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Amazon’s unmarked cargo vans

It’s old news that ecommerce continues to shake up the shipping world. Sunday afternoon an unmarked white van with a non-uniformed driver dropped an Amazon box at my door. Maybe the driver was following protocol, maybe not, but it confirmed what I already knew – Amazon uses just about any means possible to get packages to the doors of consumers.

Amazon now uses over 20 different shipping partners to deliver over 600 million packages per year. FedEx, UPS and USPS carry the lion’s share, but that doesn’t preclude that unnamed driver of the unmarked van from getting a piece of the action.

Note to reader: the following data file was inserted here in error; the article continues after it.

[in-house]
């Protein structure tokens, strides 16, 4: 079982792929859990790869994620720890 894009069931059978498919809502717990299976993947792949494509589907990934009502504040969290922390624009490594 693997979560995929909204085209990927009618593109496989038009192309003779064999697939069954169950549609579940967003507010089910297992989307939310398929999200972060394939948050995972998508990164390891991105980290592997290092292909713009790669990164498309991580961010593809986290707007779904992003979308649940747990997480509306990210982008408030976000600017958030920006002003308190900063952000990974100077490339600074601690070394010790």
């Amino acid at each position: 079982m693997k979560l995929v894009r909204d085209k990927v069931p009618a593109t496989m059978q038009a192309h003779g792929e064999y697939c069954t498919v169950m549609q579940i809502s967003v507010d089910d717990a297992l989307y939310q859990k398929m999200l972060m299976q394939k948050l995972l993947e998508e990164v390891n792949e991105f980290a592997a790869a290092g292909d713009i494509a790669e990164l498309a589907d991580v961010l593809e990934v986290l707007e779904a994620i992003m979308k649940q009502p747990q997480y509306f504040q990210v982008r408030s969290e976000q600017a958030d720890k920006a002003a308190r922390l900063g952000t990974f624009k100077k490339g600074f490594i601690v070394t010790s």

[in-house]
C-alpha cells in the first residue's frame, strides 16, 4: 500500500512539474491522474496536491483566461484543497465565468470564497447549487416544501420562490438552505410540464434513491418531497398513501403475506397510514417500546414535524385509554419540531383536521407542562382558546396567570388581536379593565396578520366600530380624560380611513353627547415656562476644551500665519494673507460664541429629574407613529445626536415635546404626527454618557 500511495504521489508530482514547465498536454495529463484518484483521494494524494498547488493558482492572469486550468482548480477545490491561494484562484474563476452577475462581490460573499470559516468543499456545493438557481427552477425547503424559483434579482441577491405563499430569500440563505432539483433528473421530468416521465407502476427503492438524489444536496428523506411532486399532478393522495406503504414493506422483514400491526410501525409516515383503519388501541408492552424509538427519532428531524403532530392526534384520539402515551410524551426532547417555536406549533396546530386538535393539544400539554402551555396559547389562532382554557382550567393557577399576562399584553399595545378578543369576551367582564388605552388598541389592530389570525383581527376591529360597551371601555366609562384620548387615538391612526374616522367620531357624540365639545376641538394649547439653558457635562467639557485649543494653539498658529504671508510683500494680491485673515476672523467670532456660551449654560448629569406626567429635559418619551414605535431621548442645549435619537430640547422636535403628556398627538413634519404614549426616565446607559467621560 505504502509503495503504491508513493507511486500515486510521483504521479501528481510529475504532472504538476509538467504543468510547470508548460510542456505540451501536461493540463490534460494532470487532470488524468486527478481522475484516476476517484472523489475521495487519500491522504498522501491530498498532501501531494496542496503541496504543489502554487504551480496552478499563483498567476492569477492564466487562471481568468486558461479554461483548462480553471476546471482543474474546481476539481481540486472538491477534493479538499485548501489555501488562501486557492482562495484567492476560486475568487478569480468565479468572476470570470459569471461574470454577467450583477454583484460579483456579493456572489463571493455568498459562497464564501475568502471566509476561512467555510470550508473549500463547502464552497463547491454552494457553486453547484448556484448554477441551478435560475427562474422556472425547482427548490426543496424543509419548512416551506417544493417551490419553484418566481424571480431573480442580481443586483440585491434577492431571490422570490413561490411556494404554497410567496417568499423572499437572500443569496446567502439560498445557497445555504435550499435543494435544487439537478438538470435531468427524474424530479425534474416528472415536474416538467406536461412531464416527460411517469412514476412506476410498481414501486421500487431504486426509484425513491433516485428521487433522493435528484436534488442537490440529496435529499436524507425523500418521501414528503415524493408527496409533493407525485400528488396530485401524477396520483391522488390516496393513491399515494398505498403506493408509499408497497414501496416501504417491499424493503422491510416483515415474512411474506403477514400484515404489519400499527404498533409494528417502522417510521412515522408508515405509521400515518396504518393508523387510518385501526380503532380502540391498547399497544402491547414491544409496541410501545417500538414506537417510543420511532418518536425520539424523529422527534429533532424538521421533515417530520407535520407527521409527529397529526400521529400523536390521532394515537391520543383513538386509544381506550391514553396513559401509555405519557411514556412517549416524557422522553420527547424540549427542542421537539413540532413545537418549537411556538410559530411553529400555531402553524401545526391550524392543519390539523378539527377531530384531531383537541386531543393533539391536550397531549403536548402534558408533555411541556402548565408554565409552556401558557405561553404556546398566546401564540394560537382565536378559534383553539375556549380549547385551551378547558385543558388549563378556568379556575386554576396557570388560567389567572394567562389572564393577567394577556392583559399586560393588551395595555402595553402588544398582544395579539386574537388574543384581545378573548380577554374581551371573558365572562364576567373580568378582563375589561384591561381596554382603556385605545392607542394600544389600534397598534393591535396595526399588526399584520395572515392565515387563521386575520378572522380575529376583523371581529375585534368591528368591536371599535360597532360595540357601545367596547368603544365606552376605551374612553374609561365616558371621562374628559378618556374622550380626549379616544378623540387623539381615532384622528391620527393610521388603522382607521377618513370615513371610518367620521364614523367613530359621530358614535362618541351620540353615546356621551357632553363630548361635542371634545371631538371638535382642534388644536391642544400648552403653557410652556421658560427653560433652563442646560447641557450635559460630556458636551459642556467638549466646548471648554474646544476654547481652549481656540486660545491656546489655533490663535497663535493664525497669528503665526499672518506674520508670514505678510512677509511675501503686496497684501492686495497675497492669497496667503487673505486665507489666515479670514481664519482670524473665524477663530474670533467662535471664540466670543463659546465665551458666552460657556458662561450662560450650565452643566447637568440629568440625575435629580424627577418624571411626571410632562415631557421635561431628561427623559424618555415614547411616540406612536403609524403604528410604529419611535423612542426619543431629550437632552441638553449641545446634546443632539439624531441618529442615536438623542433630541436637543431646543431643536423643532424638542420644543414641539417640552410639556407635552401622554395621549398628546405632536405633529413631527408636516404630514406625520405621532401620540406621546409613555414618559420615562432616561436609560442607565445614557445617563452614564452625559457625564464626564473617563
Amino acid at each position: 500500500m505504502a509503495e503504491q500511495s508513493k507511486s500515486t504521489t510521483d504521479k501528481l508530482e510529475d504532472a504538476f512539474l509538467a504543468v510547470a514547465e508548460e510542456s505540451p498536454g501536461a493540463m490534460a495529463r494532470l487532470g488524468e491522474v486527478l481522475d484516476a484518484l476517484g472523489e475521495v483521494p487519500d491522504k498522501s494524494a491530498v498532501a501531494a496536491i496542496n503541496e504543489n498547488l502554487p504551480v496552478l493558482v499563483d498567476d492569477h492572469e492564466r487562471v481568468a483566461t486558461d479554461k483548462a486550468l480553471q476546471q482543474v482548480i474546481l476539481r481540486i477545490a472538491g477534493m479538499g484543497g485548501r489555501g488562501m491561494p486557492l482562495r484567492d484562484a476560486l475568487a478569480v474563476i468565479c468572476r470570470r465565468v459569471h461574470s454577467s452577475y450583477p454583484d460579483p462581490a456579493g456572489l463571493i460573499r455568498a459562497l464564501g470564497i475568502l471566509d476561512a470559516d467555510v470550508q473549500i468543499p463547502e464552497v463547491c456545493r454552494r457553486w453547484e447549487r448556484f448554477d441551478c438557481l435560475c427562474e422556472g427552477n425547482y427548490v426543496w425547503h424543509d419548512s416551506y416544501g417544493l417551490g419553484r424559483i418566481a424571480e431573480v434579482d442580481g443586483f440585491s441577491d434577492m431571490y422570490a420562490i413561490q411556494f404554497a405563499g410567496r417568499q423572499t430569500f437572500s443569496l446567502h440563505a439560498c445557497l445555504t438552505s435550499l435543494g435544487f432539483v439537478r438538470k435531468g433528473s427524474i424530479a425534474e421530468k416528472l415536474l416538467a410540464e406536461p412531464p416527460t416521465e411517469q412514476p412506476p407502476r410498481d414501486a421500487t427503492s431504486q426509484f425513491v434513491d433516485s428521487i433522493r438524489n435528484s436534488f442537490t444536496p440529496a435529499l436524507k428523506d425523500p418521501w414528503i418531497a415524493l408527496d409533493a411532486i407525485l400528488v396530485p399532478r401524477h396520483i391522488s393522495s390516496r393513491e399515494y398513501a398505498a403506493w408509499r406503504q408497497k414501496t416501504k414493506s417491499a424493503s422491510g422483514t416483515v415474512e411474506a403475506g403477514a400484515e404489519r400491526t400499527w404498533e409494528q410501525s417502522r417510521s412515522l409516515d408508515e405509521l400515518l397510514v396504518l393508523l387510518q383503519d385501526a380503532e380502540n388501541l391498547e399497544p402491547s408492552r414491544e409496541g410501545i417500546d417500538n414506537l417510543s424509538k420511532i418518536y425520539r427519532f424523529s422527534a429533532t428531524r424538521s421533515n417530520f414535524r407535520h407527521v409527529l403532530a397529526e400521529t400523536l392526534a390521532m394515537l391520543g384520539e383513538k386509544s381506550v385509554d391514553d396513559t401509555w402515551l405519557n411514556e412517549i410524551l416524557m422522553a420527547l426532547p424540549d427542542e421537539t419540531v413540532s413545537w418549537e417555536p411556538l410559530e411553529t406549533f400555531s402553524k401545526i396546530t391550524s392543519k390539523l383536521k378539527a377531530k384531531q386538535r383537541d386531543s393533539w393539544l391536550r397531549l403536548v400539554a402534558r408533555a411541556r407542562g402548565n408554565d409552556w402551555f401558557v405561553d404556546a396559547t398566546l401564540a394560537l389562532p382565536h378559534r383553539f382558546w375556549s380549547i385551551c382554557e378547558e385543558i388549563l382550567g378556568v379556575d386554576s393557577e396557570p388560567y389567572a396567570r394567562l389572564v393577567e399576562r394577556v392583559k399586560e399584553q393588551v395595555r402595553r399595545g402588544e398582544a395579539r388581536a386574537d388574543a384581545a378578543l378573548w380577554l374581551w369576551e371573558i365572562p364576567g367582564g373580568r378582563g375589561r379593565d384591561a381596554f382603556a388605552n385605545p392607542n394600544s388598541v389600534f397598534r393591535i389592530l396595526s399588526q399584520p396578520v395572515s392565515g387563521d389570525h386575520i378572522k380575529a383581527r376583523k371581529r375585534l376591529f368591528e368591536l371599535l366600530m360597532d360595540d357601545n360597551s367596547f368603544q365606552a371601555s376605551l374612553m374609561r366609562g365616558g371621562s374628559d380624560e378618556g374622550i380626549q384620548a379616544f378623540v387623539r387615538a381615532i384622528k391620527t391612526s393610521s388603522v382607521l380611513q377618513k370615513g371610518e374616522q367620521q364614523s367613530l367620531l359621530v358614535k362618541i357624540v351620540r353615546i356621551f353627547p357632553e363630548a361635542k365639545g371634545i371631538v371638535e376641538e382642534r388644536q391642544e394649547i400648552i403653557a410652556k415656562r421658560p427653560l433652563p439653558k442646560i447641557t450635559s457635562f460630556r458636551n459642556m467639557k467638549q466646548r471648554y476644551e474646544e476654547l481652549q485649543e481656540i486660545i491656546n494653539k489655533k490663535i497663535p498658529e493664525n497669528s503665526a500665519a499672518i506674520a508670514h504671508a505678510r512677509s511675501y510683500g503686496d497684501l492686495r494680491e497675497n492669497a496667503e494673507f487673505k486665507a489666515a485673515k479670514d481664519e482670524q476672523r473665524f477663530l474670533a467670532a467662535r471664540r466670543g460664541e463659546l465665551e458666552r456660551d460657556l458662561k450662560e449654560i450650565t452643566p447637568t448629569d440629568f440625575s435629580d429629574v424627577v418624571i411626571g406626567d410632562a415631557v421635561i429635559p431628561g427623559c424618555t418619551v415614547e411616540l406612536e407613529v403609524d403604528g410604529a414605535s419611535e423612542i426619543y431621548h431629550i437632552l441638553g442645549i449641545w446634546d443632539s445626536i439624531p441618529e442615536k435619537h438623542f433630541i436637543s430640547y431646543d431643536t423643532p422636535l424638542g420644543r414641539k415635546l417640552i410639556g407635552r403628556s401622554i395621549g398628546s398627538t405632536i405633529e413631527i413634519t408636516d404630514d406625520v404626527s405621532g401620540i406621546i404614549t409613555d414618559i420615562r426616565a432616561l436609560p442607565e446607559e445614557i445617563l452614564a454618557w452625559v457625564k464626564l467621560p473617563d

Fortunes are being won and lost speculating exactly how Amazon will morph their package delivery systems in years to come. They already have a huge fleet of Amazon-owned carriers, cutting out third-party shippers, and they’ve established new shipping routes between China and the US.
And of course, there’s the long promised Amazon drone delivery service. I’ll remain a staunch skeptic on that one. It’s not going to happen.

Most of our customers use UPS, FedEx, and DHL to deliver. Few have the luxury of owning their own transport company. The role of parcel auditor has never been more important helping to optimize parcel spend in an increasingly competitive world. Our recommendation?
Compete around, not against, Amazon. And let Direct-Recovery audit every package that leaves your door.

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